Most HCPs did not anticipate that parents or patients would have questions about 9vHPV. This finding is particularly interesting in light of a recent study by Fontenot et al. which found that parents had many questions about 9vHPV, including concerns about safety and whether yet another HPV vaccine might be developed in the near future [17]. However, the differences between what the providers in this study anticipated and what Fontenot et al. found could be due to different patient populations. The majority of participants in the Fontenot study were married, employed full time, and had at least some college education whereas the providers in this study serve economically disadvantaged populations. However, it is reasonable to infer that parents will have questions about a new HPV vaccine, given the negative media attention that arose with the first generation HPV vaccines [18, 19]. HCPs who did anticipate questions indicated there would potentially be questions from parents and patients regarding side effects, safety, effectiveness, and necessity of the vaccine. Now that 9vHPV is licensed and recommended, these results indicate a need to increase awareness and knowledge among HCPs. Given that physicians continue to hold misconceptions about 4vHPV, it will be particularly important to address areas of awareness and education regarding 9vHPV [20]. Additionally, there are unmet educational needs among HCPs regarding the new vaccine, specifically regarding safety, side effects, and efficacy. Furthermore, HCPs may also need assistance in anticipating and addressing patient questions.

This study is among the first to assess HCP awareness and questions regarding 9vHPV, but it has limitations. Participants were a convenience sample of HCPs in a health system that generally serves minority and economically disadvantaged patients, so responses may not be representative of the broader experiences of HCPs. Selection bias might have occurred and the HCPs who agreed to participate might have different attitudes about vaccination than the participants who did not respond to recruitment e-mails.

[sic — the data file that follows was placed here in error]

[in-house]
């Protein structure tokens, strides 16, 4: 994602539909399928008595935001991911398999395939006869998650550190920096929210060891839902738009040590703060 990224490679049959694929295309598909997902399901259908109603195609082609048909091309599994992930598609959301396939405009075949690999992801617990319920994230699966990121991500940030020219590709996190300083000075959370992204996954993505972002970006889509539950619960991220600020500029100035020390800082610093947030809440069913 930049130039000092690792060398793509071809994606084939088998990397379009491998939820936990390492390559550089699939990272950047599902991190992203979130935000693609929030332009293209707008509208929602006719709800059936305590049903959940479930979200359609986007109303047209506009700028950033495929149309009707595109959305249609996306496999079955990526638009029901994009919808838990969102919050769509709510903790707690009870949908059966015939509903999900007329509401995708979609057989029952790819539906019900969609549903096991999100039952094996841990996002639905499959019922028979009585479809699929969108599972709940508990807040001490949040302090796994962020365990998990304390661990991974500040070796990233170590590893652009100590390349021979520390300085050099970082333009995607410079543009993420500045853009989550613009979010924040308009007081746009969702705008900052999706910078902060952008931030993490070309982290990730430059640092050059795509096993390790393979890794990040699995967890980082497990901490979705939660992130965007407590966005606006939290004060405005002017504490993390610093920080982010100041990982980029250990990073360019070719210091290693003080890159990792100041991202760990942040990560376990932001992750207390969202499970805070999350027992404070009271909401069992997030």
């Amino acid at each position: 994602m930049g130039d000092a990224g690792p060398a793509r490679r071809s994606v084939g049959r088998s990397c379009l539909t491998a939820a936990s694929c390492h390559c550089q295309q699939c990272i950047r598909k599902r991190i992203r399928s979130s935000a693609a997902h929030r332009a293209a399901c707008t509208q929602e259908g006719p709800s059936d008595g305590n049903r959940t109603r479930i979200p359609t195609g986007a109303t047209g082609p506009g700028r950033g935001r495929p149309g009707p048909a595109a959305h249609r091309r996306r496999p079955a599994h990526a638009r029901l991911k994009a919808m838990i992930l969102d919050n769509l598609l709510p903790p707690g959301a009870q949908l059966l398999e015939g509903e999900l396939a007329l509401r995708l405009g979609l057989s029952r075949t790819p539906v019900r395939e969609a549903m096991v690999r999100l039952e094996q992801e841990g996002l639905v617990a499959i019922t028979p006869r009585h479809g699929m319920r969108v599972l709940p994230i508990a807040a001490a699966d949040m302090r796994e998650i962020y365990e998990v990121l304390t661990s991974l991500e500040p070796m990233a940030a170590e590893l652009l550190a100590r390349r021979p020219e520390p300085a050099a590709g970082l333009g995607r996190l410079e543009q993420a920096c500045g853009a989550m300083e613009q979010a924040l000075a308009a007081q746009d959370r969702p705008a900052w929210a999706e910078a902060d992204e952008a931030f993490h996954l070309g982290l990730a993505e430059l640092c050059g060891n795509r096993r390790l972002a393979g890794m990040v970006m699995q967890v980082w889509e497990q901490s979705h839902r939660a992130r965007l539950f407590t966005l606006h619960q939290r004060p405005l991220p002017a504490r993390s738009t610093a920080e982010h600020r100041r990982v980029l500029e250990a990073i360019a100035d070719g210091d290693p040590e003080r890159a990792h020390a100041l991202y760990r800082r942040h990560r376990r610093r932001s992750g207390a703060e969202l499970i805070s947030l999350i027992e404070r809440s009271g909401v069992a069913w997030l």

HCPs have unmet educational needs regarding 9vHPV. HCPs need educational tools to anticipate and answer questions from parents and patients. To our knowledge, this is the first study to assess HCP awareness of 9vHPV licensing as well as questions HCPs have about the vaccine. Awareness of information deficits can help health systems and public health agencies create and target educational materials to provide information on the efficacy and safety of the new 9vHPV.


This study was supported by the Merck-Regenstrief Program in Personalized Health Care Research and Innovation (Project #14). Its contents are the sole responsibility of the authors and do not reflect the official view of Merck & Co., Inc.

MLK is supported by the National Cancer Institute of the National Institutes of Health under Award Number R25CA117865. Its content is solely the responsibility of the authors and does not necessarily represent the official views of the National Institutes of Health, including the National Cancer Institute or the National Institute of Nursing Research.


Conflict of interest statement: The authors are investigators on research funded by Merck & Co. in the last year, Gregory Zimet served as a consultant to Merck & Co., Inc.